Conducting the interview

The oral history interview is conducted according to a well-thought-out plan. However, during the interview it is important to get a detailed story that stems from the author’s personal experience instead of merely general answers to questions.


  • Do not just read questions from your notes.
  • Prepare plan for the interview and what you want to find out, but do not mechanically stick to that.
  • Follow the story carefully to ask clarifying questions at the right time.
  • Do not interrupt the narrator.
  • Do not argue with the narrator.

The main rule of the interview is to not interrupt the narrator, even if he/she deviates from the topic or what is being told seems unimportant to you at that time. It is better to let the episode end naturally and only then tactically guide the conversation back to the topic, because you can never predict what will be left unsaid if the narrator is interrupted. By interrupting, you might stop not only that particular story, but a series of subsequent narratives that would have been important (Thompson, 1978).

Initially, listen to everything without interrupting the story, and after that you can return to issues that have remained unclear. A follow-up interview is also valuable because the narration has awakened memories in the author, and he or she can remember much more the next time.

An oral history interview follows issues in the sequence of importance that the interviewer approaches them, while the life story reveals the degree of importance that the narrator him- or herself assigns to the depicted events by selecting events and topics to talk about and determining the order in which he or she does so.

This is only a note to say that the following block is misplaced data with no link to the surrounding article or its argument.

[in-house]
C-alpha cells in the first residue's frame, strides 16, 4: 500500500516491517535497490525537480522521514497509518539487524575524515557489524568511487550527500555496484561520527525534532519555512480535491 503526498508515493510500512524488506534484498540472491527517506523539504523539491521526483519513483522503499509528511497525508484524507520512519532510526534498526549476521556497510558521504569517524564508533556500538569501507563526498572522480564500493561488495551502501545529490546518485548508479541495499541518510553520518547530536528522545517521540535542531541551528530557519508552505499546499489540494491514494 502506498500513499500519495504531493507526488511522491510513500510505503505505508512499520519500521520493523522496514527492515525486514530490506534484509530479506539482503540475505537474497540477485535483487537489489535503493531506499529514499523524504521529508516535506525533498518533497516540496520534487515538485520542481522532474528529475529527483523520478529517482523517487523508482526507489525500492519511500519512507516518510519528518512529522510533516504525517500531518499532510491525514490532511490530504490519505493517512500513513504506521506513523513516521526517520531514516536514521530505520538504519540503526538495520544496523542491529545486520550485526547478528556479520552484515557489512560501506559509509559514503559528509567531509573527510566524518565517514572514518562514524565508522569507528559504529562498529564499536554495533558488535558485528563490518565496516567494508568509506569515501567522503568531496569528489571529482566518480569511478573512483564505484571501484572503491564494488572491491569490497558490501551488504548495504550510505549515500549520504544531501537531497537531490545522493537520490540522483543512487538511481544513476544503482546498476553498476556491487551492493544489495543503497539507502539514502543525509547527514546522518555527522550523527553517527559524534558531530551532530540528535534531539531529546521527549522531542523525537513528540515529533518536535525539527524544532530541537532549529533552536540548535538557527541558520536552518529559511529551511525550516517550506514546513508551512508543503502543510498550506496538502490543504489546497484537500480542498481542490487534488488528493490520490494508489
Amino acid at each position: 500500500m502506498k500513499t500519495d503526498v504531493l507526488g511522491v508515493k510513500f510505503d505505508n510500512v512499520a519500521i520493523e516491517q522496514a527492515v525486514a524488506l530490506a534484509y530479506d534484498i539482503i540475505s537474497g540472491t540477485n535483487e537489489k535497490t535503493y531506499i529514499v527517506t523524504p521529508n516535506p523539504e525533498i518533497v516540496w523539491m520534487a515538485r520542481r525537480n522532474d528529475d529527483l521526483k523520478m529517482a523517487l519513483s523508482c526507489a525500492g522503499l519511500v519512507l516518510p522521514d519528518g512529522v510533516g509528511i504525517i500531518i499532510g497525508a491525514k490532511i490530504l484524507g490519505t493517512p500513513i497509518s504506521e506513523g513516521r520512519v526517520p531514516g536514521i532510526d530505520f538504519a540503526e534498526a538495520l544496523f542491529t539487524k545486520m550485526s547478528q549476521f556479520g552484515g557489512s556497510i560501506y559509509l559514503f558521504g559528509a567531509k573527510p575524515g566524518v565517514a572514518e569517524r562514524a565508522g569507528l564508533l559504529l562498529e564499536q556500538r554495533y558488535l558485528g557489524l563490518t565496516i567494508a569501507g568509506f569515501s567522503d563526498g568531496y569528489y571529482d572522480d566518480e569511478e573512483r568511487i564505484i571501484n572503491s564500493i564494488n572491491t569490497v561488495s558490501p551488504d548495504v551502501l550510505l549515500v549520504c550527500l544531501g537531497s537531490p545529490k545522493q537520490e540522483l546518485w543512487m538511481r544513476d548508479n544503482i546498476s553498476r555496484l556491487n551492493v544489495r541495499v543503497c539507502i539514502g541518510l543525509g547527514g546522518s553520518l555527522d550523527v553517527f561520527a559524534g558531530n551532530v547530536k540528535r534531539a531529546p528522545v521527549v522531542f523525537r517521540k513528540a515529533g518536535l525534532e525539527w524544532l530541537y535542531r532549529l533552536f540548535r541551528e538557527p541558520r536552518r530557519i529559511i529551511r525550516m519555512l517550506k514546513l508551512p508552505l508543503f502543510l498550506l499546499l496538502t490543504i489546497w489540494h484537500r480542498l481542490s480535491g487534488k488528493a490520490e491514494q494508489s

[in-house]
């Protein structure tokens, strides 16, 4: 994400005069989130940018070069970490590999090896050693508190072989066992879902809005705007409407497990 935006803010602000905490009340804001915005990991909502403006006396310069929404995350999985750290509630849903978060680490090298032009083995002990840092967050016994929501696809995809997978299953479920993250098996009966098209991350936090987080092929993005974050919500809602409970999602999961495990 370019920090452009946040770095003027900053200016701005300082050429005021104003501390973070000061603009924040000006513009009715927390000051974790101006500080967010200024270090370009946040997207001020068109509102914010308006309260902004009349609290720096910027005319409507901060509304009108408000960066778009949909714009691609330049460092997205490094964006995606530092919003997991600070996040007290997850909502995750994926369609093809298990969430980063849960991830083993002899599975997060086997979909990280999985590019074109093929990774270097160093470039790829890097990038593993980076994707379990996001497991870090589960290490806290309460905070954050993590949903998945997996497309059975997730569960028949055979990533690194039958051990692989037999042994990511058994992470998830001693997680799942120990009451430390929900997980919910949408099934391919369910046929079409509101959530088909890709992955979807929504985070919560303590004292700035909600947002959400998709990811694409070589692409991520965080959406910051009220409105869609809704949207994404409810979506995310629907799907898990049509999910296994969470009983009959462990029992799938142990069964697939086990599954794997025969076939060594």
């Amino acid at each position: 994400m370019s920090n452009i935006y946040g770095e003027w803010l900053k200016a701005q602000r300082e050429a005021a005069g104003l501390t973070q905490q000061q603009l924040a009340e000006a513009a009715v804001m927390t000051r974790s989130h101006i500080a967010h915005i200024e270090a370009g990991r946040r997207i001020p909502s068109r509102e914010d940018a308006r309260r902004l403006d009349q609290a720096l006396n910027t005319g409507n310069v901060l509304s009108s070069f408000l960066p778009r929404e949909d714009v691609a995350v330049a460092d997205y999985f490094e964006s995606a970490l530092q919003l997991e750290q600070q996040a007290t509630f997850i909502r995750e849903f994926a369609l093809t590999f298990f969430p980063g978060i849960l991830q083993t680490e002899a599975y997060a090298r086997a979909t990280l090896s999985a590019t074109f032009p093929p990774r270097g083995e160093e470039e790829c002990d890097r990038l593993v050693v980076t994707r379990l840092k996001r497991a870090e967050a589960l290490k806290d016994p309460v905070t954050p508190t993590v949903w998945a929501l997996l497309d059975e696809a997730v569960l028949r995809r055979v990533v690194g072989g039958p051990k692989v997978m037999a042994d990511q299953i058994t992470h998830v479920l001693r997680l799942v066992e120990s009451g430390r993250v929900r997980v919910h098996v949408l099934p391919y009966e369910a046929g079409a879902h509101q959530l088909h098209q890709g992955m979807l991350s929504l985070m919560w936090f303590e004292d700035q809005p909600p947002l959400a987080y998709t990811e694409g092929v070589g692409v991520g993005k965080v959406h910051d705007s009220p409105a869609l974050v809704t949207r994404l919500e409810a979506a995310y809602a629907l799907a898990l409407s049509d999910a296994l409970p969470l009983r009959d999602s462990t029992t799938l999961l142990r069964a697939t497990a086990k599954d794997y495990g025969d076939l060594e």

It is best to start the life-story interview with the narrator’s own chosen topics and to follow his/her timeline. If the person cannot decide how to begin and the pause is prolonged, suggest that interviewees begin with their first childhood memories, which forces them to return to a natural beginning. Specificity leads to the continuation of the story. First impressions reveal the nature of the narrator. Memories of parents and grandparents also help interviewers begin to orientate in the narrator’s family relationships.

Pay attention:

  • The story should not be general, but related to specific life events and experiences.
  • The narrator should be given time to sort through his/her thoughts.
  • Do not be afraid of silent pauses.

Stories do not lie ready in the narrator’s mind and emerge in complete form – they are created gradually during the narration.

In a life-story interview, it is important to be able to listen and ask questions that do not change the direction of the narrative, but follow from what has already been said.